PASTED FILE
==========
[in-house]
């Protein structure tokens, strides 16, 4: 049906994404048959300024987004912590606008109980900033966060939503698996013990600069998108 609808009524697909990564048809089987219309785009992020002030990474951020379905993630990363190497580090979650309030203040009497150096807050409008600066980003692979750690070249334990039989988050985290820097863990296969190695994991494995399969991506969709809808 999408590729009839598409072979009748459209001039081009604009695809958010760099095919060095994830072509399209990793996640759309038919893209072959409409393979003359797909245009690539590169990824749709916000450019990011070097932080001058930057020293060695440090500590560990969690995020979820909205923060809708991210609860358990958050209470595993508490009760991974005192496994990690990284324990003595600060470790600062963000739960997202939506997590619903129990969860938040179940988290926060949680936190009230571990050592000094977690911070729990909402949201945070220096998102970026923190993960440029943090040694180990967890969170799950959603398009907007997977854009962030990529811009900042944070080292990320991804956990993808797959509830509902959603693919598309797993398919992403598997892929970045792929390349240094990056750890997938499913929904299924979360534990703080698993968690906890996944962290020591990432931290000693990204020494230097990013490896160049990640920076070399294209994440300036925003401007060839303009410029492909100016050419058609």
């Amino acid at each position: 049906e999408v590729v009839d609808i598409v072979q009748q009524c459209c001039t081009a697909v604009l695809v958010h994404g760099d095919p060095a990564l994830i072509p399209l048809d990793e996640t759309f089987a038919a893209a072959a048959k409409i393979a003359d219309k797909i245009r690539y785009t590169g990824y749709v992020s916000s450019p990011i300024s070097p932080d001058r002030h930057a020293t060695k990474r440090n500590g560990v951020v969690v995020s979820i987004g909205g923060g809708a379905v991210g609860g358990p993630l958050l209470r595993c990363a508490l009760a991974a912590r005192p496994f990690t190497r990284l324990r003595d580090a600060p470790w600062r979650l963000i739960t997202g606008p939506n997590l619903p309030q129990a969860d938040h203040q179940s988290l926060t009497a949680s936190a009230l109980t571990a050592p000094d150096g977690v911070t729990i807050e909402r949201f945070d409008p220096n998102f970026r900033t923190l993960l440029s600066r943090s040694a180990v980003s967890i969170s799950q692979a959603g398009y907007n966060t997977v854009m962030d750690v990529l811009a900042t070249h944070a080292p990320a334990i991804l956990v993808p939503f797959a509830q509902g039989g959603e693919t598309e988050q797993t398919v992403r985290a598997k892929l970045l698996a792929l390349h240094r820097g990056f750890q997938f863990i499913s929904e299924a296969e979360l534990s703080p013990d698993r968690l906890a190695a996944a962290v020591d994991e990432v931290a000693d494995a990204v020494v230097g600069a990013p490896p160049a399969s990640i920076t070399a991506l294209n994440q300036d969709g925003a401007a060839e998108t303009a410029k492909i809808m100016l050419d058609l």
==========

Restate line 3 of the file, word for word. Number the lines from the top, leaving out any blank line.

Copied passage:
């Amino acid at each position: 049906e999408v590729v009839d609808i598409v072979q009748q009524c459209c001039t081009a697909v604009l695809v958010h994404g760099d095919p060095a990564l994830i072509p399209l048809d990793e996640t759309f089987a038919a893209a072959a048959k409409i393979a003359d219309k797909i245009r690539y785009t590169g990824y749709v992020s916000s450019p990011i300024s070097p932080d001058r002030h930057a020293t060695k990474r440090n500590g560990v951020v969690v995020s979820i987004g909205g923060g809708a379905v991210g609860g358990p993630l958050l209470r595993c990363a508490l009760a991974a912590r005192p496994f990690t190497r990284l324990r003595d580090a600060p470790w600062r979650l963000i739960t997202g606008p939506n997590l619903p309030q129990a969860d938040h203040q179940s988290l926060t009497a949680s936190a009230l109980t571990a050592p000094d150096g977690v911070t729990i807050e909402r949201f945070d409008p220096n998102f970026r900033t923190l993960l440029s600066r943090s040694a180990v980003s967890i969170s799950q692979a959603g398009y907007n966060t997977v854009m962030d750690v990529l811009a900042t070249h944070a080292p990320a334990i991804l956990v993808p939503f797959a509830q509902g039989g959603e693919t598309e988050q797993t398919v992403r985290a598997k892929l970045l698996a792929l390349h240094r820097g990056f750890q997938f863990i499913s929904e299924a296969e979360l534990s703080p013990d698993r968690l906890a190695a996944a962290v020591d994991e990432v931290a000693d494995a990204v020494v230097g600069a990013p490896p160049a399969s990640i920076t070399a991506l294209n994440q300036d969709g925003a401007a060839e998108t303009a410029k492909i809808m100016l050419d058609l």